Other major athletic-footwear firms, including
-- each of which claims a sub-20% share of the U.S. market compared to Nike's commanding 45% chunk, and none of which are serious e-tailers -- are late to the online game as well.
Though it's probably too early for Net-driven investors to jump into Nike as a .com play, Nike looks as if it may be another candidate for my growing list of Non-Obvious Web Winners. Check out next week's column for some NOWWs recommended by readers.
But Hold Your Tongue...
co-founder Marc Andreessen to stay on as the merged company's chief technical officer. This has more symbolic importance than real importance: Andreessen won't have any operational responsibilities. But keeping the guy who used to mock AOL on board will be seen as a change for the better at America On Hold and may give the company a little more credibility among technically savvy computer users. Maybe.
Privacy Yes, but...
backed away from its earlier plan to ship its new Pentium III (a.k.a. "Katmai") processors with the chip's new serial-number feature turned on. Privacy advocates had argued that the feature -- which would allow identification of a specific user's PC over the Web -- was a shameless invitation to privacy invasions. Users will have to manually turn the feature on -- a simple, software-controlled switch -- if they want to use what Intel says is a major leap forward in security: for example, for online transactions.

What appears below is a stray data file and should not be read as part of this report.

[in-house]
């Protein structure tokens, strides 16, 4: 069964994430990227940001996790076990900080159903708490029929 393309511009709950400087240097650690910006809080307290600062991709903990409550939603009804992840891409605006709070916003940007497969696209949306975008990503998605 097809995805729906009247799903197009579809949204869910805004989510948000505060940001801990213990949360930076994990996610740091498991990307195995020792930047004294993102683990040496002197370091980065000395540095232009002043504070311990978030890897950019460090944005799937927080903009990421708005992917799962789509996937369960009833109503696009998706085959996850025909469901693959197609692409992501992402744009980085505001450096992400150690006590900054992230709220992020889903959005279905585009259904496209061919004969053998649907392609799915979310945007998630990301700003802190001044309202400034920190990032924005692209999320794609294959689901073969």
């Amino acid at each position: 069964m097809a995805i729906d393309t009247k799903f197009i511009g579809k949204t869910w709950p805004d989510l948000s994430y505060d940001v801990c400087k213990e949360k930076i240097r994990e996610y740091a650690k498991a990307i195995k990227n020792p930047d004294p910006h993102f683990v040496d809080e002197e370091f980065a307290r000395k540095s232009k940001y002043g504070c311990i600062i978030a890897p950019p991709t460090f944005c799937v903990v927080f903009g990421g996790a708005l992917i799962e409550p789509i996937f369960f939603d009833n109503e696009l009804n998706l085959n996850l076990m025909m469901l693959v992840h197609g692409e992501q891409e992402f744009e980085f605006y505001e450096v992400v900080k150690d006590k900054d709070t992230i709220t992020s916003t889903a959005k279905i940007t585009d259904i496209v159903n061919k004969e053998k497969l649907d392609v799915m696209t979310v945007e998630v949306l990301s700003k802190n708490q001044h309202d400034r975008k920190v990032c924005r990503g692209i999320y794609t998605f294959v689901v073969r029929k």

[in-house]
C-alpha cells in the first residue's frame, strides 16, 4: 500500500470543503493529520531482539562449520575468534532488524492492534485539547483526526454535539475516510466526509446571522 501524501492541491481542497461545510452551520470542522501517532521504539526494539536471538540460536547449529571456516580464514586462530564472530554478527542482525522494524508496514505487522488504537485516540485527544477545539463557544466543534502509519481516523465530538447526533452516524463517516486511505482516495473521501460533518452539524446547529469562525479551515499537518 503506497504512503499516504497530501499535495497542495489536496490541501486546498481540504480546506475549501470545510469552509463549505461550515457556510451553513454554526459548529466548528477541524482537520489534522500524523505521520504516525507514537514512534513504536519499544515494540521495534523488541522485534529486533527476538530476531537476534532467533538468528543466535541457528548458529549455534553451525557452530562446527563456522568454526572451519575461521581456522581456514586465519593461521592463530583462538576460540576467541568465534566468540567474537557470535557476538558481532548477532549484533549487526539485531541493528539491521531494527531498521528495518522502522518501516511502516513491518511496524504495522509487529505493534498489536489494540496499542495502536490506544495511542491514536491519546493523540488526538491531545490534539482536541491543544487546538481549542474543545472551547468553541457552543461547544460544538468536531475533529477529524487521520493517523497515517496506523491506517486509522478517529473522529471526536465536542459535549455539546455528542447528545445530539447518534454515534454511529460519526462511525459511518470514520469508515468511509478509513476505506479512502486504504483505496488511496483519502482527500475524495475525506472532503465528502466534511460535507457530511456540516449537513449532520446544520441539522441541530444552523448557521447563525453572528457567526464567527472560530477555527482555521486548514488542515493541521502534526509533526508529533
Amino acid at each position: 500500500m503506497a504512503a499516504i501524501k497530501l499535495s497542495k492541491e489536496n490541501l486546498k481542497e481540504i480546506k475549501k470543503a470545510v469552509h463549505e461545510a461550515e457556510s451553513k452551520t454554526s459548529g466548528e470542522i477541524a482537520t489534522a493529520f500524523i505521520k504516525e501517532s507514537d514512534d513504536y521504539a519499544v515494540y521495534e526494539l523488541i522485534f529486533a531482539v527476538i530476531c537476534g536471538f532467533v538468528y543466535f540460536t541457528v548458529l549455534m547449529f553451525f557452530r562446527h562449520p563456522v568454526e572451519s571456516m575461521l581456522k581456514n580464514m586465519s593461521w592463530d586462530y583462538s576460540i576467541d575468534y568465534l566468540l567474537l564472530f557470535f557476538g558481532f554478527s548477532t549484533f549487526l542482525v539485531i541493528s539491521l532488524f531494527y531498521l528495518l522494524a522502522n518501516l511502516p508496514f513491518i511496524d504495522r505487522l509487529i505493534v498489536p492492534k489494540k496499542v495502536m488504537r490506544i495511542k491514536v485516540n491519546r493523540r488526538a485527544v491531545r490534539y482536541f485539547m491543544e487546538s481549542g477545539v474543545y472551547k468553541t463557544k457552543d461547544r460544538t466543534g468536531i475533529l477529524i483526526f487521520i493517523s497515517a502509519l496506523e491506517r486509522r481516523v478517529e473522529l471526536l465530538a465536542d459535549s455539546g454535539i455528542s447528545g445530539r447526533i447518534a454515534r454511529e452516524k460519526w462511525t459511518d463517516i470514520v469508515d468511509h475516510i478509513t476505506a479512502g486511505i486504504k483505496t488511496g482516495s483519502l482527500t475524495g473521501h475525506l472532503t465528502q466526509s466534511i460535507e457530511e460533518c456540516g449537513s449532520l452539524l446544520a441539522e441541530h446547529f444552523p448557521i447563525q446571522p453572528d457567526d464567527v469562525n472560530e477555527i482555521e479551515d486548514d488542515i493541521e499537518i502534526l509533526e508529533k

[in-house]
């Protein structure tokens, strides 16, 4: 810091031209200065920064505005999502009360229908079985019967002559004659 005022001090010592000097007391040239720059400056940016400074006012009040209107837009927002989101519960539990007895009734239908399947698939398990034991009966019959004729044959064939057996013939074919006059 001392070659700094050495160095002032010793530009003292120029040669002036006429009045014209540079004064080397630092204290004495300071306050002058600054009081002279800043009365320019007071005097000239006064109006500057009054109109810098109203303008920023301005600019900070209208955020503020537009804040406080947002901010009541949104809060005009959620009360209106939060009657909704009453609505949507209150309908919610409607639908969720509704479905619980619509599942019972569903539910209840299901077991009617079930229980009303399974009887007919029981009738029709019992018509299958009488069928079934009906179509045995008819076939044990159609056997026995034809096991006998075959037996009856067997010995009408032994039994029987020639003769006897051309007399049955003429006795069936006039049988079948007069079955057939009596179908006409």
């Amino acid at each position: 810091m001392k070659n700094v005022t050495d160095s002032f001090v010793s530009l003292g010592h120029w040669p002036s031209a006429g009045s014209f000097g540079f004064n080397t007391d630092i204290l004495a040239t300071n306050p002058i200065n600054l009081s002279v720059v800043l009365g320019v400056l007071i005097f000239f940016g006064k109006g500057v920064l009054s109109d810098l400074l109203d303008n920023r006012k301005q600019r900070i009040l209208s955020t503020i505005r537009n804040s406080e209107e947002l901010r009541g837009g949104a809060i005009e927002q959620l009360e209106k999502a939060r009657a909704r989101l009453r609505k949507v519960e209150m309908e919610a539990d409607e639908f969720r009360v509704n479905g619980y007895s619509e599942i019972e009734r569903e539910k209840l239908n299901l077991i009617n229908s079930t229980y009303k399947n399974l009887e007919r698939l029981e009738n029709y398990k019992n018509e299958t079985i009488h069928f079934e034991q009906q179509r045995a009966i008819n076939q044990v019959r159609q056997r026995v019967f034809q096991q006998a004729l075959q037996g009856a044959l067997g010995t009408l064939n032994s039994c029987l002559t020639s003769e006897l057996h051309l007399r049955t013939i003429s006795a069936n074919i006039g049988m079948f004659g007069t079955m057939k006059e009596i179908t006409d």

Intel is obviously still shell-shocked from the ugly episode five years ago, when it shipped the first 60MHz Pentium CPUs with a microcode math error, then denied for way too long the validity of customers' worries that the flaw would produce widespread calculation errors.
Intel's handling of that gaffe was appalling, and it's good to see that the company has internalized a faster reaction to customer worries.
At the same time, sometimes you have to be willing to separate appearances from substance, and in both cases, the reality is far less important than the protestors claim. The new random-number-generating feature has real, if still only potential, benefits for users and e-commerce vendors, who with the new system should be able to conduct e-commerce transactions much more securely, allowing sites to "know" someone really is who he or she claims to be.
It will be interesting to see, after this blast of bad publicity, how many -- if any -- e-commerce sites choose to implement the improved security provisions for their PIII-using customers. "We don't need that kind of bad press" is likely to be a common, if not universal, reaction among e-tailers.
Jim Seymour is president of Seymour Group, an information-strategies consulting firm working with corporate clients in the U.S., Europe and Asia, and a longtime columnist for PC Magazine. Under no circumstances does the information in this column represent a recommendation to buy or sell stocks. At the time of publication, Seymour had no positions in stocks mentioned in this column, though positions can change at any time.